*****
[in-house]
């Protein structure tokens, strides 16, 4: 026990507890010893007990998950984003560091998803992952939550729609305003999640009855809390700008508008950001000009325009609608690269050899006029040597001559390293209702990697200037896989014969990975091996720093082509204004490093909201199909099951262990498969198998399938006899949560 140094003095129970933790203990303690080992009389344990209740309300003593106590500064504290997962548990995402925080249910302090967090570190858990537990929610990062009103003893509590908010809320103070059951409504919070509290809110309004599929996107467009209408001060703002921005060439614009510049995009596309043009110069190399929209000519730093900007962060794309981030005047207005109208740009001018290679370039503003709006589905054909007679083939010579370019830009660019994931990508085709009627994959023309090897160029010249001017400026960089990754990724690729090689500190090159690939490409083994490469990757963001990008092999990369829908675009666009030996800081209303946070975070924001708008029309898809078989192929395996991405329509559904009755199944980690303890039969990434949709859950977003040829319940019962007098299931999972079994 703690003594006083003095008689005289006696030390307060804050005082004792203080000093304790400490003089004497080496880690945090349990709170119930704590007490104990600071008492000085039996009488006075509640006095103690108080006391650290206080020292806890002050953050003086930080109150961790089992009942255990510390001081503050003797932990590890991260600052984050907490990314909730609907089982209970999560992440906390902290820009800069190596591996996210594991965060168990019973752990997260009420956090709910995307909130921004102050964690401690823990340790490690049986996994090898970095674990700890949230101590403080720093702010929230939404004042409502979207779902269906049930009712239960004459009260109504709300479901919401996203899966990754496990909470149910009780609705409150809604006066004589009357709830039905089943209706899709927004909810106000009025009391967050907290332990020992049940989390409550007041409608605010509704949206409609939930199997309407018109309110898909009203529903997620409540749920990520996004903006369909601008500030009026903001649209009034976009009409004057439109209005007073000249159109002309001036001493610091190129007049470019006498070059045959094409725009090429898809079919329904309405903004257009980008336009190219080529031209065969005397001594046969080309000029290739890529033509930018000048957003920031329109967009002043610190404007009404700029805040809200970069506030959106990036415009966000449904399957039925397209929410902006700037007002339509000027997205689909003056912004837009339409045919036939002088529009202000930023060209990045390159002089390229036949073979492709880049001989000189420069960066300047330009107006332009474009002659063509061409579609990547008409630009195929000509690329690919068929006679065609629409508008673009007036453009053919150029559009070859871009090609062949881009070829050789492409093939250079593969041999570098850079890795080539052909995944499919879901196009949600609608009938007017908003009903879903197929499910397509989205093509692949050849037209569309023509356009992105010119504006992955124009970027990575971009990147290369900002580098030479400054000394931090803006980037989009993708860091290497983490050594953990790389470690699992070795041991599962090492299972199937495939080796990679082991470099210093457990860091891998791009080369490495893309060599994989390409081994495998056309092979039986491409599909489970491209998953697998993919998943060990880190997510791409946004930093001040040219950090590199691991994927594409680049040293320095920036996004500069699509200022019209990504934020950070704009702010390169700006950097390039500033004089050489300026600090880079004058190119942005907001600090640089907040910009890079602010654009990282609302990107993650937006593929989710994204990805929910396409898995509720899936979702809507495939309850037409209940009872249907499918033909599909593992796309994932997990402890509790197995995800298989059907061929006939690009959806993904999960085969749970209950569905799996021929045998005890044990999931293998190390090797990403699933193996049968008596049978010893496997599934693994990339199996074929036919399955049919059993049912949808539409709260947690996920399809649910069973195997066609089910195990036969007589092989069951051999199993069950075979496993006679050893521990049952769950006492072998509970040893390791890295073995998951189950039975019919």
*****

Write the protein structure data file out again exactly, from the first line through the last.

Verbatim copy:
[in-house]
């Protein structure tokens, strides 16, 4: 026990507890010893007990998950984003560091998803992952939550729609305003999640009855809390700008508008950001000009325009609608690269050899006029040597001559390293209702990697200037896989014969990975091996720093082509204004490093909201199909099951262990498969198998399938006899949560 140094003095129970933790203990303690080992009389344990209740309300003593106590500064504290997962548990995402925080249910302090967090570190858990537990929610990062009103003893509590908010809320103070059951409504919070509290809110309004599929996107467009209408001060703002921005060439614009510049995009596309043009110069190399929209000519730093900007962060794309981030005047207005109208740009001018290679370039503003709006589905054909007679083939010579370019830009660019994931990508085709009627994959023309090897160029010249001017400026960089990754990724690729090689500190090159690939490409083994490469990757963001990008092999990369829908675009666009030996800081209303946070975070924001708008029309898809078989192929395996991405329509559904009755199944980690303890039969990434949709859950977003040829319940019962007098299931999972079994 703690003594006083003095008689005289006696030390307060804050005082004792203080000093304790400490003089004497080496880690945090349990709170119930704590007490104990600071008492000085039996009488006075509640006095103690108080006391650290206080020292806890002050953050003086930080109150961790089992009942255990510390001081503050003797932990590890991260600052984050907490990314909730609907089982209970999560992440906390902290820009800069190596591996996210594991965060168990019973752990997260009420956090709910995307909130921004102050964690401690823990340790490690049986996994090898970095674990700890949230101590403080720093702010929230939404004042409502979207779902269906049930009712239960004459009260109504709300479901919401996203899966990754496990909470149910009780609705409150809604006066004589009357709830039905089943209706899709927004909810106000009025009391967050907290332990020992049940989390409550007041409608605010509704949206409609939930199997309407018109309110898909009203529903997620409540749920990520996004903006369909601008500030009026903001649209009034976009009409004057439109209005007073000249159109002309001036001493610091190129007049470019006498070059045959094409725009090429898809079919329904309405903004257009980008336009190219080529031209065969005397001594046969080309000029290739890529033509930018000048957003920031329109967009002043610190404007009404700029805040809200970069506030959106990036415009966000449904399957039925397209929410902006700037007002339509000027997205689909003056912004837009339409045919036939002088529009202000930023060209990045390159002089390229036949073979492709880049001989000189420069960066300047330009107006332009474009002659063509061409579609990547008409630009195929000509690329690919068929006679065609629409508008673009007036453009053919150029559009070859871009090609062949881009070829050789492409093939250079593969041999570098850079890795080539052909995944499919879901196009949600609608009938007017908003009903879903197929499910397509989205093509692949050849037209569309023509356009992105010119504006992955124009970027990575971009990147290369900002580098030479400054000394931090803006980037989009993708860091290497983490050594953990790389470690699992070795041991599962090492299972199937495939080796990679082991470099210093457990860091891998791009080369490495893309060599994989390409081994495998056309092979039986491409599909489970491209998953697998993919998943060990880190997510791409946004930093001040040219950090590199691991994927594409680049040293320095920036996004500069699509200022019209990504934020950070704009702010390169700006950097390039500033004089050489300026600090880079004058190119942005907001600090640089907040910009890079602010654009990282609302990107993650937006593929989710994204990805929910396409898995509720899936979702809507495939309850037409209940009872249907499918033909599909593992796309994932997990402890509790197995995800298989059907061929006939690009959806993904999960085969749970209950569905799996021929045998005890044990999931293998190390090797990403699933193996049968008596049978010893496997599934693994990339199996074929036919399955049919059993049912949808539409709260947690996920399809649910069973195997066609089910195990036969007589092989069951051999199993069950075979496993006679050893521990049952769950006492072998509970040893390791890295073995998951189950039975019919």